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Kafka was doing Magic Realism way before we even had a term for it. Metamorphosis, a story about a guy who turns into a bug, is evidence of just how ahead of the game Franz K. was.
Art critic Franz Roh coins the term "Magic Realism" to describe a growing trend in the visual arts.
Borges's surreal, fantastic stories set the stage for Magic Realism in Latin America.
In his essay "On the Marvelous Real in America," the Cuban writer Carpentier argues that Latin American writers are doing something new: they don't just write about reality; they write about "Marvelous Reality."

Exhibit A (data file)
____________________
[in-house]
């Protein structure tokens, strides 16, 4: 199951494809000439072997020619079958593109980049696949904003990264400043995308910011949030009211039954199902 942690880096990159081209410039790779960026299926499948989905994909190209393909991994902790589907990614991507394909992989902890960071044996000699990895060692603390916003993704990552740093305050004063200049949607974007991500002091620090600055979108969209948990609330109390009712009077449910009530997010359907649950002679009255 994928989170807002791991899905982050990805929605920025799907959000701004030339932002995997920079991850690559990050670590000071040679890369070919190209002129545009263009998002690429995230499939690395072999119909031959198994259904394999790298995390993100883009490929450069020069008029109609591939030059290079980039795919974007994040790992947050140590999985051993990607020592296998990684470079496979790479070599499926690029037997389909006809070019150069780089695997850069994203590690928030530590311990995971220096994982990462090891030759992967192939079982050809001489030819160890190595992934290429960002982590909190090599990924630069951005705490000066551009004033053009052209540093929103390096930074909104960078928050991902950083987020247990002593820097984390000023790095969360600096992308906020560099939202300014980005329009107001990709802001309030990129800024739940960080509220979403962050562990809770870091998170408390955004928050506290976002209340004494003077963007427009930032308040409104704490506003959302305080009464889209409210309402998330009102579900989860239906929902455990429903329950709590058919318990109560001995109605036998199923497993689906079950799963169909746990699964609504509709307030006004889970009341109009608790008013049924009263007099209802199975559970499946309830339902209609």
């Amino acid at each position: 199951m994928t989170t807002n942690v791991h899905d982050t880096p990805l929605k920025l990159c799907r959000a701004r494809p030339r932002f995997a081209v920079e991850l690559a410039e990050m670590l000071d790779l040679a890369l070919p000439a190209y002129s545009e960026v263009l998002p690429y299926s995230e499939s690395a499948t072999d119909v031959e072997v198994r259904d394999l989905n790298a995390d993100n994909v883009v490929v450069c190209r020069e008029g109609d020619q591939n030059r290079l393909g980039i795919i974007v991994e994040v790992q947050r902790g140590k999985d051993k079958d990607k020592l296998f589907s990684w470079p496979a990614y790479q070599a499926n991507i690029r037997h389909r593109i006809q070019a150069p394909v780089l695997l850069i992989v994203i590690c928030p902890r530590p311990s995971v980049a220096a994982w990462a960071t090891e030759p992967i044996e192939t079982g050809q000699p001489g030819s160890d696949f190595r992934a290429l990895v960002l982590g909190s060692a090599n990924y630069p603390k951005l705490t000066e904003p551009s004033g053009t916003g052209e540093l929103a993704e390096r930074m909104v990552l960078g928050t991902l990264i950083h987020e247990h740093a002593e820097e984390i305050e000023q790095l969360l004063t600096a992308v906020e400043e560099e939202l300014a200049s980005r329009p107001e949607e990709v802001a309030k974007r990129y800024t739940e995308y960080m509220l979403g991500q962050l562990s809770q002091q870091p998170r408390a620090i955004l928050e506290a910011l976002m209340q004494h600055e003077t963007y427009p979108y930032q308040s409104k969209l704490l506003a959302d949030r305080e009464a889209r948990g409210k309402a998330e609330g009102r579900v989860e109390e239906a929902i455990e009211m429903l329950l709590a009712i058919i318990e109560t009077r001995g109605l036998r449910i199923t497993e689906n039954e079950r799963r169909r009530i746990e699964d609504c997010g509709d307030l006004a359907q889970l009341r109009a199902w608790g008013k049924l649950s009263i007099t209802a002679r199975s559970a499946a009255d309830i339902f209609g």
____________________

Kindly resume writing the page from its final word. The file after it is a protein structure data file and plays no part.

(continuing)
The Venezuelan writer Uslar Pietri is the first to use the term "Magic Realism" in relation to Latin American literature. We can all breathe easy now. We finally know what those Latin writers are up to.
The term "Magic Realism" is beginning to fly all over the place, as seen in Flores's influential essay on the growing movement.
Márquez's novel caused a storm when it was first published. One Hundred Years of Solitude is still probably the most famous novel of Magic Realism.
The protagonist of this novel has magical powers, and he tells us a lot about India's past. It's a history lesson and Magic Realism all wrapped into one.
Allende does Magic Realism with a feminist twist.
Márquez shows just how important Magic Realism has become by winning the most prestigious literary award in the world.